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Question about limits on the confessional...
I know that if a Catholic confesses a sin to a Priest under the Seal of Confession, the priest can't divulge that information to anyone. If a parishioner confesses to a crime, the priest can't tell the police, for instance.

But what about other ways to use the information?

If teenager Johnny confesses the sin of having consensual, premarital sex with classmate Betty, is Father Ted justified in pressing Betty to confess it as well? Can he take Betty's failure to confess it in account when deciding the penance for Betty's confessed sins?

If Michael confesses the sin of molesting his 12yo niece, can Father Ted keep that in mind when considering Michael's place on the Confirmation School teachers rota?

If Barbara confesses to embezzling thousands of dollars from the company where she works as an accountant, is it reasonable for Father Ted to call in an auditor for the books Barbara has been keeping for the parish?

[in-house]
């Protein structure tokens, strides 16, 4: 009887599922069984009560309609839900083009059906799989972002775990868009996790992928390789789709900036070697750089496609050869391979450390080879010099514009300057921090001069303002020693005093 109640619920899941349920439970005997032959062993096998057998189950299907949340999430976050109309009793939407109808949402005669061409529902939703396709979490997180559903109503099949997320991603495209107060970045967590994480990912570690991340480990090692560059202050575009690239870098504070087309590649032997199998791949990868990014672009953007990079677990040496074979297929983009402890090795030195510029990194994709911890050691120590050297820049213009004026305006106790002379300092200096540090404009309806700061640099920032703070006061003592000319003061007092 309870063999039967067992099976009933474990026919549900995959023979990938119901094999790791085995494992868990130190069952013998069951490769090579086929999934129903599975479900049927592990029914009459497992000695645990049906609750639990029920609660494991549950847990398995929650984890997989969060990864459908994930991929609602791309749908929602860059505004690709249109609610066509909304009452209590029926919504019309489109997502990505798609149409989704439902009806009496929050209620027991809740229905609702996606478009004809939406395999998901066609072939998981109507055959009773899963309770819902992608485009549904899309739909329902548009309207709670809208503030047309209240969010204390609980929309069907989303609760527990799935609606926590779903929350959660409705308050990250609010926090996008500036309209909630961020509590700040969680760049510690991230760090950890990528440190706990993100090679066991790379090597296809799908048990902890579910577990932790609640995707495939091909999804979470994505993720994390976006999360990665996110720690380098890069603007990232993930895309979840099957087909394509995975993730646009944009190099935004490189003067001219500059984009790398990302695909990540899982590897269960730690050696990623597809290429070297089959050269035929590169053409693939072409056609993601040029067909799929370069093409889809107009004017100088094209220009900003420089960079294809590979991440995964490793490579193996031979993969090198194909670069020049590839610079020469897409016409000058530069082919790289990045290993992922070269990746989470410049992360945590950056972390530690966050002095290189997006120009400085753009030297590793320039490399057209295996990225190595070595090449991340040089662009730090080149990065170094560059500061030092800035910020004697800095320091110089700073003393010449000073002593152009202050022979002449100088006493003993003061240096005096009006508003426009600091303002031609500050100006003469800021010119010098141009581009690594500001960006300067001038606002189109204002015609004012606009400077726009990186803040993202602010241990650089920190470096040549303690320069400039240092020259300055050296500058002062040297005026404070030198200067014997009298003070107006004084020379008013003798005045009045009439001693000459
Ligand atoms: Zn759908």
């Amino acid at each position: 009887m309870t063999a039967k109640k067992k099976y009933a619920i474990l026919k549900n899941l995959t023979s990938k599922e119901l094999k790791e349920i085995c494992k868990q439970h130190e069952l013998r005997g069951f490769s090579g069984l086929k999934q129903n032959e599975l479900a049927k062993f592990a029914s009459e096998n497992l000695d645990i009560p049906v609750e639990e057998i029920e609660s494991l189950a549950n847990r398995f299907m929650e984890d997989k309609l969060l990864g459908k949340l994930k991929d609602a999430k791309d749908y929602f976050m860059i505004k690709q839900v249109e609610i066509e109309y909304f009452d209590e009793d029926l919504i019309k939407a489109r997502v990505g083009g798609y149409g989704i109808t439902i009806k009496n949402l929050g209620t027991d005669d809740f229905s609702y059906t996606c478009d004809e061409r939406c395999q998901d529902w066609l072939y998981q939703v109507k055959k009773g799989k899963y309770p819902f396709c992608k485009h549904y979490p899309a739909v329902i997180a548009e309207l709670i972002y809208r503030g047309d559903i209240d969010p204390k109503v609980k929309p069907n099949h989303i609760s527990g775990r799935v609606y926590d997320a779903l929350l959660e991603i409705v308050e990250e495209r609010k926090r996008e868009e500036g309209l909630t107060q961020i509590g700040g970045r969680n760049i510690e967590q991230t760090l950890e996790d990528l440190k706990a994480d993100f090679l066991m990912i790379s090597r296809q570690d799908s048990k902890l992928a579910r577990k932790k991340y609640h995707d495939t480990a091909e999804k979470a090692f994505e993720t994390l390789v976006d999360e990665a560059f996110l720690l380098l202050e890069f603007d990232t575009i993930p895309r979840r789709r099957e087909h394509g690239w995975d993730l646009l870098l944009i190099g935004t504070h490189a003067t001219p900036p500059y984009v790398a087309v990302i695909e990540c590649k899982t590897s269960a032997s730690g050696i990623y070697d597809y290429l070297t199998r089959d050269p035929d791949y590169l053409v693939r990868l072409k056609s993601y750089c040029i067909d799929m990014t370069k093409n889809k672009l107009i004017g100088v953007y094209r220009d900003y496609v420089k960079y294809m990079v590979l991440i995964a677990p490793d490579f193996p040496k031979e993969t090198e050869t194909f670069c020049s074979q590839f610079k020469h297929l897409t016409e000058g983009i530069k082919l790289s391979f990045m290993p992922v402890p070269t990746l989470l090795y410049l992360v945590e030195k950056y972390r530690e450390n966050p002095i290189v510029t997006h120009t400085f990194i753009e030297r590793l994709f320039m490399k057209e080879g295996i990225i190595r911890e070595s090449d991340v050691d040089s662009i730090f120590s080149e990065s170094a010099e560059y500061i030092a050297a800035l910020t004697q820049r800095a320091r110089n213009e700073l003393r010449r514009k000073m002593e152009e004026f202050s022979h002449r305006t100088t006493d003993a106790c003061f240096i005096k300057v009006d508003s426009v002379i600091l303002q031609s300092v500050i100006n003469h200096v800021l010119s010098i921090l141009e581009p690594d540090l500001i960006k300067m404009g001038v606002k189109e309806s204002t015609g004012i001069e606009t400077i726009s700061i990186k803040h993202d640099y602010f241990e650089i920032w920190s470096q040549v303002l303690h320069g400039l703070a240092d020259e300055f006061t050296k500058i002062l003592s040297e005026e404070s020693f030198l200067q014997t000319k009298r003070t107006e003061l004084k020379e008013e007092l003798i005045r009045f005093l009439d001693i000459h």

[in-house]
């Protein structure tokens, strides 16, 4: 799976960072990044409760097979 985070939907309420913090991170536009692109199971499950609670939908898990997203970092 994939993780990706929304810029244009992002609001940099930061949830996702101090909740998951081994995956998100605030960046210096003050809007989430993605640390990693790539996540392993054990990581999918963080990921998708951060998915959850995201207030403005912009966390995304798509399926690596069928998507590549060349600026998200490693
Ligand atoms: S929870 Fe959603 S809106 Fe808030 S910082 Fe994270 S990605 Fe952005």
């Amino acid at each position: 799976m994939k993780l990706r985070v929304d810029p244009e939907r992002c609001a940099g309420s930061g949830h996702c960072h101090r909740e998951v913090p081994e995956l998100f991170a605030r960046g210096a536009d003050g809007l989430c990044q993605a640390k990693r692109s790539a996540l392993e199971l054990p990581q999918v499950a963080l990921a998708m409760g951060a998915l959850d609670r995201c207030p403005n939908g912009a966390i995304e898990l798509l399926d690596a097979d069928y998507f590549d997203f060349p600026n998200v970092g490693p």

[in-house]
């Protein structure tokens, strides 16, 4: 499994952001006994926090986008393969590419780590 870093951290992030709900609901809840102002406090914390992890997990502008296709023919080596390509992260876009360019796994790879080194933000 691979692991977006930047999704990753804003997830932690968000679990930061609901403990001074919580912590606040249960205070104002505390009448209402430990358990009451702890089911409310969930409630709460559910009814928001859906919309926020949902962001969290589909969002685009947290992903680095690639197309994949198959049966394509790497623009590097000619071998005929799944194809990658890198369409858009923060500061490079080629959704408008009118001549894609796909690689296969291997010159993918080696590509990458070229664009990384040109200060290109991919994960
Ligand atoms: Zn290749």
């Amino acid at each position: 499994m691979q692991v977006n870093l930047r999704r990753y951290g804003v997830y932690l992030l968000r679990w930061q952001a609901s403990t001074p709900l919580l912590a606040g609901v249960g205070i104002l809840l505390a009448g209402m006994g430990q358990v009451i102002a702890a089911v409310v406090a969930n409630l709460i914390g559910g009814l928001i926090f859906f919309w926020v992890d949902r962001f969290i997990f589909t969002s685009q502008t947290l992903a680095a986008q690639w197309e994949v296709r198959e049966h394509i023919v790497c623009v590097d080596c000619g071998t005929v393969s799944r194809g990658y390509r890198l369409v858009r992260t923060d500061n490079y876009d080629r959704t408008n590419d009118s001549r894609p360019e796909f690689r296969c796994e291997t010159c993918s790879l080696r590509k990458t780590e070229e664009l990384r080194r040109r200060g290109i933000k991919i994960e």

Would these be reasonable uses of the confessions, or would such extra-confessional usage be considered out-of-bounds?

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I don't really have the head right now, nor the tools, to research properly, but i'm pretty sure that there is case law that requires priests to break confessional privilege and/or requires such privileged confessions to be subpoenaed. I think that applies to at least Roman Catholic and Anglican confessions.

Well, yeah, the US Government and States don't recognize the seal of the confessional, I know that. I also suspect that many priests have spent time in jail for contempt of court over the issue.

But that's not really the topic of my enquiry.

Well, yeah, the US Government and States don't recognize the seal of the confessional, I know that.

All fifty states, the District of Columbia, and the federal government have enacted statutory privileges providing that at least some communications between clergyman and parishioners are privileged.

Grew up Catholic, was seriously considering the priesthood in high school. What I remember from then is, the seal of the confessional was supposed to be inviolate, absolutely and completely. But I don't know about state or federal law, what they have to say about it.

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